By Erin Swan
A lot of our clients at eFileCabinet have questions regarding our integration with RightSignature and the legality of eSignatures in general. As the world becomes more and more paperless, it’s not surprising that these kinds of questions are coming up more often. After all, if you’re trying to run a business without paper, digital signatures are an essential part of that, and it’s important that you understand the laws and regulations surrounding this aspect of paperless transactions.
So here are the answers to some of the more common questions we see regarding eSignatures.
Are They Legally Binding?
The short answer to this question is yes, but let’s get into a bit more detail. In June of 2000, the US Congress passed the Electronic Signatures in Global and National Commerce Act—better known as the E-Sign Act. This law identifies eSignatures as legal signatures, with the same authority and security as a physical signature. The E-Sign Act states that no contract or other form of agreement can be declared null simply because it was signed with an electronic signature. Essentially, this act enforces electronic signatures as being legally binding.
Which Documents Can’t Be Signed Electronically?
The vast majority of documents—including sales contracts, business transactions, contract bids, and proposals—are legally binding when signed electronically, but there are some instances in which only a paper copy of the transaction is legally acceptable. Here are a few of the more common types of documents that must be signed with a physical signature:
- Official court documents, including court orders and notices
- Last wills and testaments
- Paperwork regarding adoptions, divorce, and other types of family law
- Notice of cancelation for health insurance and utility
- Testamentary trusts
Of course, there are other instances in which a physical signature is necessary, and this is by no means a comprehensive list. This list simply outlines some of the document types you’re most likely to encounter.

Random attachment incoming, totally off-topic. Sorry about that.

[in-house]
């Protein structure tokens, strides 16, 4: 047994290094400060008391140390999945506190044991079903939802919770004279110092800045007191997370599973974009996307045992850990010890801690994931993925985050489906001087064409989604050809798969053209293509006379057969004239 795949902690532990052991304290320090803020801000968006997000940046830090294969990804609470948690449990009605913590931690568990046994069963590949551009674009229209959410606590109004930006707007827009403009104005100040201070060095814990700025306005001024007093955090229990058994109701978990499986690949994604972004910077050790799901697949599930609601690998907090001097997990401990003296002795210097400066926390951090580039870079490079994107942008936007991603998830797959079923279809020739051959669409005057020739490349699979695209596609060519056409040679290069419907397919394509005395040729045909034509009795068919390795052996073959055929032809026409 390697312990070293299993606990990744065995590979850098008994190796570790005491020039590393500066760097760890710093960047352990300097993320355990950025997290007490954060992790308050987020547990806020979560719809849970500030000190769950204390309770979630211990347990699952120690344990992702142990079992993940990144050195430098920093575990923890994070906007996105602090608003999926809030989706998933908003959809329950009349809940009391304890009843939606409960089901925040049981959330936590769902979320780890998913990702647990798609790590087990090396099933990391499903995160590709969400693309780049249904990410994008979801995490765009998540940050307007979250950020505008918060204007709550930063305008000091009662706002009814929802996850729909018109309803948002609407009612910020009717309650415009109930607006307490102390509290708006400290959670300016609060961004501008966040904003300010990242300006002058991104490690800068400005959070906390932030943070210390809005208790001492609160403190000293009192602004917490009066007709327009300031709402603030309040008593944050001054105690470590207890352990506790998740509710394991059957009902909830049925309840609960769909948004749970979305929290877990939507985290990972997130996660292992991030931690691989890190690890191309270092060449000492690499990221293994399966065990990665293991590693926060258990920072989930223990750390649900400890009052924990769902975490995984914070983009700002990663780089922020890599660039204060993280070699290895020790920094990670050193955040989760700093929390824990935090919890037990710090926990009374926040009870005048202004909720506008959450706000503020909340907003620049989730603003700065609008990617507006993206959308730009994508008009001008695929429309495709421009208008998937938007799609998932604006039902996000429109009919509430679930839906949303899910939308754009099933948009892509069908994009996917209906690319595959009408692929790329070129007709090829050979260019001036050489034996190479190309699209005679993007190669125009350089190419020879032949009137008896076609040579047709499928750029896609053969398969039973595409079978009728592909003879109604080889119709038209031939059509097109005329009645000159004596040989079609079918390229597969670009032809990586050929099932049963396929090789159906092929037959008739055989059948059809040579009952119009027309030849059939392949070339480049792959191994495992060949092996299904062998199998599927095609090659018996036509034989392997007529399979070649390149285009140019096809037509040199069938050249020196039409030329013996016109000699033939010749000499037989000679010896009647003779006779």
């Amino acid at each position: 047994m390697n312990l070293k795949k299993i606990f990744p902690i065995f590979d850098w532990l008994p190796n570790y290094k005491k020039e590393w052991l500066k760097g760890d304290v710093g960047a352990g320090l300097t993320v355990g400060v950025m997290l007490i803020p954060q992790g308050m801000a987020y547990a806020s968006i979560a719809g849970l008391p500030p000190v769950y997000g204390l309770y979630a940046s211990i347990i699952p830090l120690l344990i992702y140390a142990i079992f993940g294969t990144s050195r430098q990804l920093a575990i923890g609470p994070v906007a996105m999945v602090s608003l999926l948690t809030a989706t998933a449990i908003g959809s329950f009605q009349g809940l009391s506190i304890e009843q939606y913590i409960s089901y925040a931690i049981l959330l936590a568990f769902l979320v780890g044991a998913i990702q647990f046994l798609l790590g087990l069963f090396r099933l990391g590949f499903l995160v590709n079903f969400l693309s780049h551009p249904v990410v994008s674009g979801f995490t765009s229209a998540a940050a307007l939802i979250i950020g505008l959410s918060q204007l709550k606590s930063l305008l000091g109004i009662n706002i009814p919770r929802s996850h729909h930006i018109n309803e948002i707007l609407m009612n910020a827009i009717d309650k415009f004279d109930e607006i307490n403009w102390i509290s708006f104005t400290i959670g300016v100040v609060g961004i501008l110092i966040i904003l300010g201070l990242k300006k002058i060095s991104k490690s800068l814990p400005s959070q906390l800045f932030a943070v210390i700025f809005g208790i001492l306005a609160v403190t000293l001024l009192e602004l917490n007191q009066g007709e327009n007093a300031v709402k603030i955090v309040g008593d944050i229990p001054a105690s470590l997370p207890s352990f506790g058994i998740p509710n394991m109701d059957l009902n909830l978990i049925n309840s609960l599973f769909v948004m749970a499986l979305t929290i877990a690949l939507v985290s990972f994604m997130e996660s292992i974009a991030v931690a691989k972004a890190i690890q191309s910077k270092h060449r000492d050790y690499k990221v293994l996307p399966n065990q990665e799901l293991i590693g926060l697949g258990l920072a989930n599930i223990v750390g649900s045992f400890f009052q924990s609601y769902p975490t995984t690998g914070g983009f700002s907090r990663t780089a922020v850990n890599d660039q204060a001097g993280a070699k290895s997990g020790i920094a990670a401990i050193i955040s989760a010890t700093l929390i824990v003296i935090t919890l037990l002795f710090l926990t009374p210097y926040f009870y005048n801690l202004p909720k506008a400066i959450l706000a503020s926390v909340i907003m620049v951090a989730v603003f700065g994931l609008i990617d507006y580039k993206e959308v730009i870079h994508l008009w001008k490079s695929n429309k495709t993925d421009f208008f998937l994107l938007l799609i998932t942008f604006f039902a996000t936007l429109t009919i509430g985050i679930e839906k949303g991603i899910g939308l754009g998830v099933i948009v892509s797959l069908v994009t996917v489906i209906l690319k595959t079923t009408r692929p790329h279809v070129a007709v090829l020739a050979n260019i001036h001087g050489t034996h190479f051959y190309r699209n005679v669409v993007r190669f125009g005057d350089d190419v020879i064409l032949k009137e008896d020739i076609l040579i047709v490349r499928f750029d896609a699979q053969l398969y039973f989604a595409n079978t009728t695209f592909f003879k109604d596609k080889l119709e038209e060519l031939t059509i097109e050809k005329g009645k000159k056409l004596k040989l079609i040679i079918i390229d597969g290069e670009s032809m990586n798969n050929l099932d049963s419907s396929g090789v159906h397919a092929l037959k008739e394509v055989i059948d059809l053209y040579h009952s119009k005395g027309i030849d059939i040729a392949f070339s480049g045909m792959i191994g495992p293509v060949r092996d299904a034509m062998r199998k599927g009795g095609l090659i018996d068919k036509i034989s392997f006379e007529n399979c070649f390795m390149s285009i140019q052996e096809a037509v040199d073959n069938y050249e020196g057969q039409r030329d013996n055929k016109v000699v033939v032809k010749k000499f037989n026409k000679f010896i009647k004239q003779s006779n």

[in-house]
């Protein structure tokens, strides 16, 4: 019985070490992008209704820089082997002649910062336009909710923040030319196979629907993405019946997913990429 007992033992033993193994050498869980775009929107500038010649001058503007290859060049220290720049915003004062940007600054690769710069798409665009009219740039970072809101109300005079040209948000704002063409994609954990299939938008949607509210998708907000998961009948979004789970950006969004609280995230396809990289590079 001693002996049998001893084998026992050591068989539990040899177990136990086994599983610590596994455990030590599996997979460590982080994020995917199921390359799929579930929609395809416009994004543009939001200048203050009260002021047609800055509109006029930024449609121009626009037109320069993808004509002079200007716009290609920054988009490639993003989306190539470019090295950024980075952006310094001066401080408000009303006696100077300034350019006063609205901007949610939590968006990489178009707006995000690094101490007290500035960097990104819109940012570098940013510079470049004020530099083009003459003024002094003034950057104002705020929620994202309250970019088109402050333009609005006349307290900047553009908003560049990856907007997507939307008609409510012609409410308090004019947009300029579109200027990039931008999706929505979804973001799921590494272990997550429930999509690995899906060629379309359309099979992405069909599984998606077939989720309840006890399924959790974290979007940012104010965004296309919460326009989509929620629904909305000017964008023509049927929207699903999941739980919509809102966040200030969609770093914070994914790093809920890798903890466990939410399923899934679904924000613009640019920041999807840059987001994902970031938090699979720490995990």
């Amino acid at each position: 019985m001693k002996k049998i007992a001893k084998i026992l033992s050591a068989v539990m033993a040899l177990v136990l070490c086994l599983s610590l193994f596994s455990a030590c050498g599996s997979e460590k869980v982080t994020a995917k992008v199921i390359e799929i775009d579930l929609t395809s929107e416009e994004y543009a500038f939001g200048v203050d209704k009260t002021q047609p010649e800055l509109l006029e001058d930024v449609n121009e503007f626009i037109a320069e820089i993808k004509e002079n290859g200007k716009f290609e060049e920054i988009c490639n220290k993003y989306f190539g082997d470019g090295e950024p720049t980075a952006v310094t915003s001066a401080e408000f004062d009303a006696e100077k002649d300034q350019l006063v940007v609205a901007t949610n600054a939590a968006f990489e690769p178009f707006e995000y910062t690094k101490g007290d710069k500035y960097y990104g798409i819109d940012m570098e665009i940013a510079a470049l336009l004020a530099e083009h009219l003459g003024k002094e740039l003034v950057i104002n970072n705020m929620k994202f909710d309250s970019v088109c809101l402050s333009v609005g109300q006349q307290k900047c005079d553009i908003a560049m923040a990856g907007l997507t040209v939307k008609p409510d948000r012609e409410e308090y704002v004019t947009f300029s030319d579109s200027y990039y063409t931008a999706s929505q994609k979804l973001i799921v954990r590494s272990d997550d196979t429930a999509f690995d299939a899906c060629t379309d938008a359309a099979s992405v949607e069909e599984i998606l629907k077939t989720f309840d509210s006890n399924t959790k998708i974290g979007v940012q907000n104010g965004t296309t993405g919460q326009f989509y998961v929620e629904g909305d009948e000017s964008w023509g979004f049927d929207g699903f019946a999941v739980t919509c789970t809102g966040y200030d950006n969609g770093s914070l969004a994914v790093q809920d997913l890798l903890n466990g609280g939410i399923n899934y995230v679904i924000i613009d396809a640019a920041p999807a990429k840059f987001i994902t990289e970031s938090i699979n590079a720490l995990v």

Are There International Laws for eSignatures?
Again, the short answer here is yes, but we’ll give you a bit more detail on this. Obviously, working with businesses in other countries makes paper documents and physical signatures an ineffective and inefficient way of doing business. This is where eSignatures come in. However, if you’re going to be doing business internationally, it’s important that you understand the laws regulating eSignatures in your country as well as in the country your business partner resides in. Here’s a bit of information about the eSignature laws in a few other countries around the world:
- Canada’s version of the E-Sign Act is known as the Personal Information Protection and Electronic Documents Act. This act protects the validity and security of eSignatures for ecommerce transactions.
- The United Kingdom has multiple initiatives regulating the security of eSignatures. The first was established in 2000, and is called the Electronic Communications Act; it established the legality of eSignatures. The Electronic Signatures Regulation of 2002 offered further clarification on what qualifies as an electronic document and outlined more detailed laws regulating eSignatures.
- Australia also has laws regulating the security of eSignatures and electronic transactions. These are outlined in the Electronic Transactions Act of 1999.
There are many other nations that have laws regulating the use of eSignatures, including New Zealand, Japan, China, and India—just to name a few. If you’re doing business with an entity in another country, be sure that you’re familiar with their eSignature laws before you begin signing any electronic documents.
As the prevalence of electronic signatures in business continues to grow, it’s important to understand the laws and regulations surrounding them. If you would like to learn more about eSignatures and how to implement them in your business, be sure to attend eFileCabinet’s Edge User Conference next month in Las Vegas. We will be offering a course targeted specifically towards teaching you more about eSignatures and how you can use them properly in the workplace.
Reserve your spot at the conference here, or contact one of our representatives for help making a reservation.